Tuesday, April 30, 2019

April 30th, 1945. It still matters..

Seventy-four years ago, today, Hitler killed himself in a Berlin bunker. And while he took the easy way out, for others, there was a huge mess to clean up. A bunch of crazy German men destroyed countless lives. 

What a sad, difficult time my family had. And it affects people to this very day. It affects me. After all, why am I going to Europe this summer if not because of Hitler? That’s where my parents spent the first thirty-five years of their lives . . . where they met and married. . . where they grieved and dreamed. That’s where my two half-brothers lived and died. 
 
So, while it happened long ago and far away, for me, when I look at the photo of my dad and his brothers—he’s eighteen and in his Luftwaffe uniform—I know that Hitler still affects my life. When I look at the photo of his young son’s grave in some conquered Polish city, I know that little Winnfried’s 1942 death impacted my life growing up here in the middle of Canada. Maybe Dad spoiled me . . . just a bit. . . because of Winnfried? 

We’re still cleaning up Hitler’s mess. I guess that’s why I still write about the old days. . . still trying to figure it all out. How did a whole nation get swallowed up by Hitler and his perverted ideas? What evil do we have to keep watching out for, today in 2019?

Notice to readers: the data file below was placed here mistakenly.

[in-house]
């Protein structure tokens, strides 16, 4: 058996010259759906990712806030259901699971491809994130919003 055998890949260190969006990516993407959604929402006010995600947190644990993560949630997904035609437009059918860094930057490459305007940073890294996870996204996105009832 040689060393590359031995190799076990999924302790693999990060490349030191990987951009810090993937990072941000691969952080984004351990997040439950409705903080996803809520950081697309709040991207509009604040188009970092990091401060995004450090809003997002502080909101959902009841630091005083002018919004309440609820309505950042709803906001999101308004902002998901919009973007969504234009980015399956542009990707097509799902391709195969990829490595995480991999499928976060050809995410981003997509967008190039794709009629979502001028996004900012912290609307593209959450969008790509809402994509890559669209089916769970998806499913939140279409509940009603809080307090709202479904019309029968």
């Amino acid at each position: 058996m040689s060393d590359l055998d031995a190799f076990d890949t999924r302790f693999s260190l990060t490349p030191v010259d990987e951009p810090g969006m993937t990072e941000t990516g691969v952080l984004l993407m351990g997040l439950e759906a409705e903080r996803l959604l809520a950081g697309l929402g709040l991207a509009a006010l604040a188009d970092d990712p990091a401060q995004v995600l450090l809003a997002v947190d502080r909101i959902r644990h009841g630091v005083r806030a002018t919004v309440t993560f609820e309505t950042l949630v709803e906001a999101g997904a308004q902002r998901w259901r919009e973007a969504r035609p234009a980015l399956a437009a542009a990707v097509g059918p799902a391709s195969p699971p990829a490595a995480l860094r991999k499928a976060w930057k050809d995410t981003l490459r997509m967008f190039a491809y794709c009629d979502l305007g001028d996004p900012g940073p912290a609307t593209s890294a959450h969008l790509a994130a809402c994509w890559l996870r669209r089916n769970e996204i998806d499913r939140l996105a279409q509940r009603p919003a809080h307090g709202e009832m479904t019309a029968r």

Saturday, April 20, 2019

Signed!



Contract signed! My book, Finding Amber, (tentative title) will be published by Ronsdale Press from Vancouver, BC.  I'm feeling honoured and excited!

The story's set during the late thirties in the former East Prussia. I'm doing things backwards with the travel happening after I've written the story. But I'm so thrilled with how things have worked out.

I promised them I'd be more active on social media...so I'm trying!

Wednesday, April 17, 2019

Thomas Mann and Nida

On my Baltic biking itinerary is an overnight stay in Nida, Lithuania—a small beach town on the Lithuanian half of the Curonian Spit. The Germans called it Nidden, and it was the summer retreat of Thomas Mann. His books were later banned by the Third Reich—in spite of being a recipient of the 1929 Nobel Award for Literature—and he left by 1933. Supposedly the Nazi government mailed him a charred copy of his novel, Buddenbrooks, and he quickly got the message. 

Wojsyl, 2005
In 1939, Herman Göring confiscated the house as a holiday place for injured Luftwaffe personnel. Nowadays, his restored cottage holds the Thomas Mann Cultural Centre and the community hosts an active writing colony. His grandson, Frido Mann, released My Nidden: On the Curonian Spit in 2012. Another book to read to help me appreciate the tortured history of this beautiful area. 

JonasS at Lithuanian Wikipedia
I studied Thomas Mann years ago when I majored in 20thcentury German Literature. It’s crazy how all these years later, I’m still reading his work. Thomas Mann loved the landscape on this Amber Coast…the sand dunes, the salty wind, the Baltic. 

In my WIP, my character—Katya—loves it, too. And I’m on pins and needles with anticipation to experience what I have until now only imagined.